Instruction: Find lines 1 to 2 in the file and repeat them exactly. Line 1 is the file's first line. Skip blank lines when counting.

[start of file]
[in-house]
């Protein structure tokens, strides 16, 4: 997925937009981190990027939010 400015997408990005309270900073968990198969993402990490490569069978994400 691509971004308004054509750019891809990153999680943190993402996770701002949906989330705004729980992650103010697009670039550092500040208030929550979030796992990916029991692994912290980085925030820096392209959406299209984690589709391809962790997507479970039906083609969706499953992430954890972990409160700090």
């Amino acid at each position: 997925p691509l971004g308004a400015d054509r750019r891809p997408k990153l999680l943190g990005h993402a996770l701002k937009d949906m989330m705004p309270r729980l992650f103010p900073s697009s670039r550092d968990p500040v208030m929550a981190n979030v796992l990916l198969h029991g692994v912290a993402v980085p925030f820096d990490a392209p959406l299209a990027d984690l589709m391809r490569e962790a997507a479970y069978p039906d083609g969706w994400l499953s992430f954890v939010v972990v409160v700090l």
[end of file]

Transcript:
[in-house]
């Protein structure tokens, strides 16, 4: 997925937009981190990027939010 400015997408990005309270900073968990198969993402990490490569069978994400 691509971004308004054509750019891809990153999680943190993402996770701002949906989330705004729980992650103010697009670039550092500040208030929550979030796992990916029991692994912290980085925030820096392209959406299209984690589709391809962790997507479970039906083609969706499953992430954890972990409160700090």